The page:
Summary Statement on Regulatory Impact of the New Building Regulations
(SI No. 9 of 2014)
The new Building Control Amendment Regulations will greatly strengthen the arrangements currently in place for the control of building activity by requiring greater accountability in relation to compliance with Building Regulations in the form of statutory certification of design and construction, lodgement of compliance documentation, mandatory inspections during construction and validation and registration of certificates.
The new regulations are necessary following the widespread instances of failure by owners, designers and builders to comply with their statutory obligations under the Building Control Act 1990 to design and construct buildings in accordance with the building regulations.
An extensive public consultation process was undertaken in 2012 to inform the development of the revised building control regulations which will come into effect on 1 March 2014. Comprehensive consultation documents were published including Strengthening the Building Control System - A Document to inform public consultation on Draft Building Control (Amendment) Regulations 2012 which sets out the context in which the reforms – which are now signed into law in the form of S.I. No. 9 of 2014 which supersedes S.I. No. 80 of 2013 - will operate and the regulatory impact of these for building owners and industry stakeholders. This document remains available on my Department’s website.
In summary terms, it can be said that the arrangements being put in place for the control of building activity may result in additional design, inspection, certification and, possibly, insurance costs which must ultimately be borne by the building owner/contracting authority. Such additional costs would be justified by the enhanced quality and standard of design and construction of the building project concerned in light of several notable instances of non-compliant buildings which failed to meet minimum building standards. It is anticipated that the statutory inspection process will reduce the incidences of defective works on site and the resultant associated costs of carrying out remedial works will reduce accordingly.
Owners/developers will now be required to assign a competent person to inspect and certify the works. For buildings where this would not previously have been the case, industry sources suggest this requirement could add say between €1,000 to €3,000 per housing unit to the overall building costs although in reality this actual cost will be decided by market forces.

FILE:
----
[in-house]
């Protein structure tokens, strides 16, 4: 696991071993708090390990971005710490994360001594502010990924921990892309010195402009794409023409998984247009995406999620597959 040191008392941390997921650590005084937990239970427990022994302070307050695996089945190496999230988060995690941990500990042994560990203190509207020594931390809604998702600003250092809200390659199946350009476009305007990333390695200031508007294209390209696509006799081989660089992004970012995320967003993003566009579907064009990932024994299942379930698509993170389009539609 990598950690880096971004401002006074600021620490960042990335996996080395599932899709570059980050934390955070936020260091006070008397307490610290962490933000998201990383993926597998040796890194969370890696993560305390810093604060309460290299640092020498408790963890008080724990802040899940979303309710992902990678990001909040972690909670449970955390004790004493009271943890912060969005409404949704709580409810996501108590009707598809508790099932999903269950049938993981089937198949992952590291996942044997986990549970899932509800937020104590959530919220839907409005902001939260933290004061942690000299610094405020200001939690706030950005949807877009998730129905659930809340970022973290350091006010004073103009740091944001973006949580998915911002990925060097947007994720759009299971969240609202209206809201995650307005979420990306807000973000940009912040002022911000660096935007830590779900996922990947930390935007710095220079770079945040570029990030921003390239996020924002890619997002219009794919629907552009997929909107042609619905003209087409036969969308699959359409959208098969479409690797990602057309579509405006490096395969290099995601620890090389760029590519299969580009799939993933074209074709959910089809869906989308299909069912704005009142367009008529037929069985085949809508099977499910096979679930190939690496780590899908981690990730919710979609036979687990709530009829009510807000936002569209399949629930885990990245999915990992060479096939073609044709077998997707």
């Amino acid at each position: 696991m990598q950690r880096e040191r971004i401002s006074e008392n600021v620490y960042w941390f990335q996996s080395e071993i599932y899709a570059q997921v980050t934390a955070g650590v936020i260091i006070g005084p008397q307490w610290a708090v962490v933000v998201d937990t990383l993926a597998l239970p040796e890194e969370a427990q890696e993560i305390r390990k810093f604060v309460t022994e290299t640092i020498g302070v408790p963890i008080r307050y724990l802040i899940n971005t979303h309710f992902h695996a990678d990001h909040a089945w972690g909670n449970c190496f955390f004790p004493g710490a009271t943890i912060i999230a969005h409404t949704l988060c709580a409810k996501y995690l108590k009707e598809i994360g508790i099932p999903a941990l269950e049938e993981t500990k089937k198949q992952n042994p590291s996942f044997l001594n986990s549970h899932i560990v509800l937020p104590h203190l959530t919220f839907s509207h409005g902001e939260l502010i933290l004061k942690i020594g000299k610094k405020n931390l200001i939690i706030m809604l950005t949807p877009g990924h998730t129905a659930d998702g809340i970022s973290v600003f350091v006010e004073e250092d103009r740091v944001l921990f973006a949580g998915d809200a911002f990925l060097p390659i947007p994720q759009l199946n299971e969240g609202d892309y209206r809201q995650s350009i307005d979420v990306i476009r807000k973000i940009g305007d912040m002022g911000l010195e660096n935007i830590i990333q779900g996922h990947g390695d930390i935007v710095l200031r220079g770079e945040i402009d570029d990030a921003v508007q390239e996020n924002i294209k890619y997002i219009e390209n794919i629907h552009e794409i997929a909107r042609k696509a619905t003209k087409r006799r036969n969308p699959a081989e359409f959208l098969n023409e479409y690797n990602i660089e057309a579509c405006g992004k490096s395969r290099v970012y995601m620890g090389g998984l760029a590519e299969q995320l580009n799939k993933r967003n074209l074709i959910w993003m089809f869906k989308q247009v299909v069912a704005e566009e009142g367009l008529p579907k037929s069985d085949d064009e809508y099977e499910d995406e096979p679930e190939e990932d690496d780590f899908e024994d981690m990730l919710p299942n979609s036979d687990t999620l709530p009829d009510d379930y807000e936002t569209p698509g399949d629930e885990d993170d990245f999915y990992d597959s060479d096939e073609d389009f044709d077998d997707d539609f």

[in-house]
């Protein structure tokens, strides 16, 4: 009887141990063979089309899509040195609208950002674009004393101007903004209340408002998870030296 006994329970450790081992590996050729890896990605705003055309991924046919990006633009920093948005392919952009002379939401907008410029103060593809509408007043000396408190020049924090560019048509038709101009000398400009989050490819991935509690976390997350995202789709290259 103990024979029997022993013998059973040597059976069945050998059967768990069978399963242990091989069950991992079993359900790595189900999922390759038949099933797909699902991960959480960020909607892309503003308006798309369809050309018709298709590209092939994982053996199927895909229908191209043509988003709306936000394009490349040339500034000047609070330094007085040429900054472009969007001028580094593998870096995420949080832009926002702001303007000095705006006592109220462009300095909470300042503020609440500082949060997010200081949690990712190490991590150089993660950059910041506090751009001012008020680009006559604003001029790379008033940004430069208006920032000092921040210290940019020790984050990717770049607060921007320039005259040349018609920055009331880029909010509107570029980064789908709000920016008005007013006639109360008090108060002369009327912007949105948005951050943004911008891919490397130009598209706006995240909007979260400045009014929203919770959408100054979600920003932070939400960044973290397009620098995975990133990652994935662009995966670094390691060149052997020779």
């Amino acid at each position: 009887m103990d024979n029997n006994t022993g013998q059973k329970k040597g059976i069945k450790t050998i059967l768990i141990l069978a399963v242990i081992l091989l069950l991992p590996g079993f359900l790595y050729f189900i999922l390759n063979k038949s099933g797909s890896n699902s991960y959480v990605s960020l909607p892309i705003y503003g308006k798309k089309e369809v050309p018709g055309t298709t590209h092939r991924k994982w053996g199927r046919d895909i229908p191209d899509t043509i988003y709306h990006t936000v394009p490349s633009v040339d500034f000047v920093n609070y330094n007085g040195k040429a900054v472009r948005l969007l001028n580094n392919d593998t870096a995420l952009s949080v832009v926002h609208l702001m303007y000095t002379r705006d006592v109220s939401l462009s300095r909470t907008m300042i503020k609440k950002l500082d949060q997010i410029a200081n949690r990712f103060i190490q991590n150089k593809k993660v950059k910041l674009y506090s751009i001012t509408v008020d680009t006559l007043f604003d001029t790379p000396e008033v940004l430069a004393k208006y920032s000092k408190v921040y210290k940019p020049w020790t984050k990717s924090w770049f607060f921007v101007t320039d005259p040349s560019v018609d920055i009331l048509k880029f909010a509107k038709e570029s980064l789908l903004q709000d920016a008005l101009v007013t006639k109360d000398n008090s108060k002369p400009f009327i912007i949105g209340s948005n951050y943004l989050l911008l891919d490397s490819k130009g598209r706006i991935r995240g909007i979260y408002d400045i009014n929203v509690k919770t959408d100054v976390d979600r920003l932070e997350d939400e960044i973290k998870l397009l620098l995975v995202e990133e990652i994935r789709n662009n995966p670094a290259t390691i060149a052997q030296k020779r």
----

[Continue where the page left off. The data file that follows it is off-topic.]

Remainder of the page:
The Government is acutely aware of the employment and competition consequences that may result from regulation in the construction sector. Overall the new regulations will have a positive effect on employment in the sector. The regulations will serve to ensure the involvement of competent registered professionals in the design, inspection and certification of buildings generally and competent builders in the execution and certification of works. In this way owners, designers and builders will meet and account for their statutory obligations under the Building Control Act 1990 which recent experience has shown to have been widely flouted. The cost of this which must be borne by the responsible parties will be justified by safer, compliant buildings in keeping with the legitimate expectations of consumers.
There have been wild exaggerations in circulation of the increased costs that the regulations will impose on the self-build home sector. There has been no change in the technical performance standards which a newly finished home must meet. Any person who intended meeting their statutory obligations to design and build in accordance with the Building Regulations will face the additional design and certification costs already referred to but any additional building costs will be negligible.
The construction industry in Ireland and the residential sector in particular includes an unusually high number of SMEs. A large proportion of the work of such firms would involve repair, renewal and renovation work or extensions to existing dwellings. Such works would not come within the scope of the proposed Building Control (Amendment) Regulations. In addition such firms would operate as sub-contractors on larger projects. In such cases the impact and the administrative burden of the proposed regulations would fall on the principal contractor. The impact of the proposed regulations on SMEs has thus been kept to a minimum.
Architecture/ Building Standards
Department of Environment, Community and Local Government